The Freshwater Longtom is occasionally caught in southern Queensland but they mostly occur northwards of the Kolan River (near Bundaberg) throughout Queensland and west as far as Western Australia. They are also present in New Guinea (QLD, NT, WA).
Freshwater Longtom are known to reach 900 mm but are commonly about half this size. Freshwater Longtom are long slender fish with elongated jaws and lots of long needle-like teeth. They have very small scales and the dorsal and anal fins are located toward the rear of the body near the caudal fin. The eyes are large, dark blue and have a yellow ring. Their colouration depends on the environment. In estuaries and marine waters they are silvery, in freshwaters the body is markedly counter shaded. The back is dark olive green that becomes slightly lighter on the lateral line. Below the lateral line, the sides are silvery and the belly is white. Each scale has a greyish iridescent speckling. Larger fish may have dark markings on the upper sides that may give the impression of three lines along the body. The lateral line often is highlighted.
Ecology/Way of Life:
Freshwater Longtom are common in estuaries and the lower reaches of rivers. They are rarely found in the upper reaches of rivers. They have also been introduced to some impoundments where they form self-sustaining populations. They are usually seen close to the surface either signally or in small schools (packs). In impoundments, (Callide Dam) the breeding season may extend from spring to autumn. Running ripe fish have been collected in October, November and April at water temperatures between 23 and 26°C. Unfertilised eggs are a translucent golden colour and are about 8.0 to 10.0 mm in diameter. A female 780 mm long contained several thousand eggs. Freshwater Longtom are carnivorous and often ambush prey amongst waterlilies. The diet is primarily smaller fishes, but insects are also taken. Growth rates are unknown. A group of fish 500 to 550 mm long weighed 419 to 542 g and fish between 700 to 800 mm long weighed between 1290 to 2258 g.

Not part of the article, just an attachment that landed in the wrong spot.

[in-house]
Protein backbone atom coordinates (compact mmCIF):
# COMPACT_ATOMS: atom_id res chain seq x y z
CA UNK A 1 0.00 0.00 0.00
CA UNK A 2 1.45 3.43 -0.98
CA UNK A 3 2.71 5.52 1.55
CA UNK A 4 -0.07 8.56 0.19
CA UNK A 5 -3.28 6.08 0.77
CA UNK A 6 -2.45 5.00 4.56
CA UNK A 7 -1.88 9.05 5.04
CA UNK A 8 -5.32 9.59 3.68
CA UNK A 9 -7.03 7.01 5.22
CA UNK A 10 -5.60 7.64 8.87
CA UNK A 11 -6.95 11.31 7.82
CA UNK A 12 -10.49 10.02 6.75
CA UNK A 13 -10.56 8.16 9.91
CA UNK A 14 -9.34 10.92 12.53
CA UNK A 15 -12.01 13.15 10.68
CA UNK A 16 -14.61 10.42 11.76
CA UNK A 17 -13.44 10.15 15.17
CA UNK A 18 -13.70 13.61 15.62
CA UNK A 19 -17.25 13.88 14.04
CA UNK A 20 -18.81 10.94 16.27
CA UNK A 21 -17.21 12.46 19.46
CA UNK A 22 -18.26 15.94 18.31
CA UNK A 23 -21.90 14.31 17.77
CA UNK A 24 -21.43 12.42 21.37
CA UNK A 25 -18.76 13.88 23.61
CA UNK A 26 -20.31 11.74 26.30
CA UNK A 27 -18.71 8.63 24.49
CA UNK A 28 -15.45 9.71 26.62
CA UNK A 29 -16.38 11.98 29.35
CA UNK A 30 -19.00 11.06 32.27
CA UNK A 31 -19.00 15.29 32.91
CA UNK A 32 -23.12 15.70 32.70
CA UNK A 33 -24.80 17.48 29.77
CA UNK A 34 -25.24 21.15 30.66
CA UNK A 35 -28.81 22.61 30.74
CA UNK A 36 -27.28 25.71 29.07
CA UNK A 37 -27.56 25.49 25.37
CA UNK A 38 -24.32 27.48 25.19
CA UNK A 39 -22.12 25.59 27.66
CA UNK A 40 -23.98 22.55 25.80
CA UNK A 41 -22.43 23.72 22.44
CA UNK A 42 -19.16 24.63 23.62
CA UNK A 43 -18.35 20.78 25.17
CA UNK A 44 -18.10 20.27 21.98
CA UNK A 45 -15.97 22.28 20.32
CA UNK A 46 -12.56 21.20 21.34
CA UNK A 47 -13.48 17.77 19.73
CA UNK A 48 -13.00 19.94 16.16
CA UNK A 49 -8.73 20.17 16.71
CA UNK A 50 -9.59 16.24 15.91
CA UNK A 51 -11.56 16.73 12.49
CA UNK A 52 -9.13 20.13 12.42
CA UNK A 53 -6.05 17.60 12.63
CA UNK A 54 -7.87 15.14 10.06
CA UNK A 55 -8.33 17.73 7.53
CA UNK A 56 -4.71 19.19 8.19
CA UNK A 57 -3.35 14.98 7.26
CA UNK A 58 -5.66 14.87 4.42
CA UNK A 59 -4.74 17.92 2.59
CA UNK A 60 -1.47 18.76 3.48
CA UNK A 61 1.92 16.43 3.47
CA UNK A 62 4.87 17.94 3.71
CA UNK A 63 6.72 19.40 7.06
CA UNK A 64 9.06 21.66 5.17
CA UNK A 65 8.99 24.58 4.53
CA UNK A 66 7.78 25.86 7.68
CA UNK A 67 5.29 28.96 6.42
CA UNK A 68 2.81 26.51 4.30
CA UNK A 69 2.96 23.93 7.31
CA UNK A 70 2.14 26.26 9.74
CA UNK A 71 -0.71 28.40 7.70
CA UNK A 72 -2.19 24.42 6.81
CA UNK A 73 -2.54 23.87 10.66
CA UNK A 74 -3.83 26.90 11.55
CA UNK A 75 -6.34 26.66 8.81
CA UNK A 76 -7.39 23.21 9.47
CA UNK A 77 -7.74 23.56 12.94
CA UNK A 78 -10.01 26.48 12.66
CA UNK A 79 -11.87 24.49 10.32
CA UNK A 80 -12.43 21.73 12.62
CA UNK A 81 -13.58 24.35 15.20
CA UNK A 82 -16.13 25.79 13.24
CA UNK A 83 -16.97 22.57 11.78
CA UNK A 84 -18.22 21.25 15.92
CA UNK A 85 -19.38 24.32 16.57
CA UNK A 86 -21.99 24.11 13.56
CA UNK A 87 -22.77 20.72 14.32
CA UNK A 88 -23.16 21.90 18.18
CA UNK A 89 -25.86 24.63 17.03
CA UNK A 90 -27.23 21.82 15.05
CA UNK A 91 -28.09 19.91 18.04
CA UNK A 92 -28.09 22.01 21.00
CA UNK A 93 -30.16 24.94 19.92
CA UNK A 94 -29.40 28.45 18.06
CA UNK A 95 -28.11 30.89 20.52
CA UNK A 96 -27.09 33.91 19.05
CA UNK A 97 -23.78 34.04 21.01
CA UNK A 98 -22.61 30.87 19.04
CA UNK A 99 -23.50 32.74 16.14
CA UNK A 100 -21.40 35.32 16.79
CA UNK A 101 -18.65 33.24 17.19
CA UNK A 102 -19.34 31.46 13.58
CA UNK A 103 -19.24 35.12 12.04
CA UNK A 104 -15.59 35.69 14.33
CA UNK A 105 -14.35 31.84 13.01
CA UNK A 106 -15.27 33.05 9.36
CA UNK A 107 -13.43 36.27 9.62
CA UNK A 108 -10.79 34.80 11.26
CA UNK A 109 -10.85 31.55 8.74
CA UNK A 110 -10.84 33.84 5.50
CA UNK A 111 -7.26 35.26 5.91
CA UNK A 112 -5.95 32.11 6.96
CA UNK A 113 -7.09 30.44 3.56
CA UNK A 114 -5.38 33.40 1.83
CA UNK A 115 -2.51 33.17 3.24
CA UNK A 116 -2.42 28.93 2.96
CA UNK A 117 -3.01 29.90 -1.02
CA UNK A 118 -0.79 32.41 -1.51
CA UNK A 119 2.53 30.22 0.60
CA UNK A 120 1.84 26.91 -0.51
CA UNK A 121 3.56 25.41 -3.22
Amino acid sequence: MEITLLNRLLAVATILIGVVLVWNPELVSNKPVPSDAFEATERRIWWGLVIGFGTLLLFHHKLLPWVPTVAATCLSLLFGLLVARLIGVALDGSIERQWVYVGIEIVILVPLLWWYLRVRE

Interaction with Humans/Threats:
Freshwater Longtom provide exciting sport for recreational anglers. They take surface lures and will jump clear of the surface when hooked. In fact they can tail-walk for quite a distance. They can be hard to hook well because of the bony elongated mouth. They are good eating and the flesh is clean and white. Experienced aquarists occasionally keep juveniles, although they are quite aggressive to any other tank inhabitant. They require live foods and a long aquarium with a strong cover, as they will jump.
Strongylura krefftii was named by Gunther in 1866.
Allen, G. R., Midgley, S. H. & Allen, M. (2002). Field Guide to the Freshwater Fishes of Australia. Western Australian Museum. Perth. 394pp.
Leggett, R. & Merrick, J. R. (1987). Australian Native Fishes for Aquariums. J. R. Merrick Publications. Sydney. 245pp.
Merrick, J. R. & Schmida, G. E. (1984). Australian Freshwater Fishes: Biology and Management. Griffith Press Ltd. 409pp.
Text: Rob Wager & Peter J. Unmack. Distribution map: Peter J. Unmack. Photographer: Gunther Schmida.
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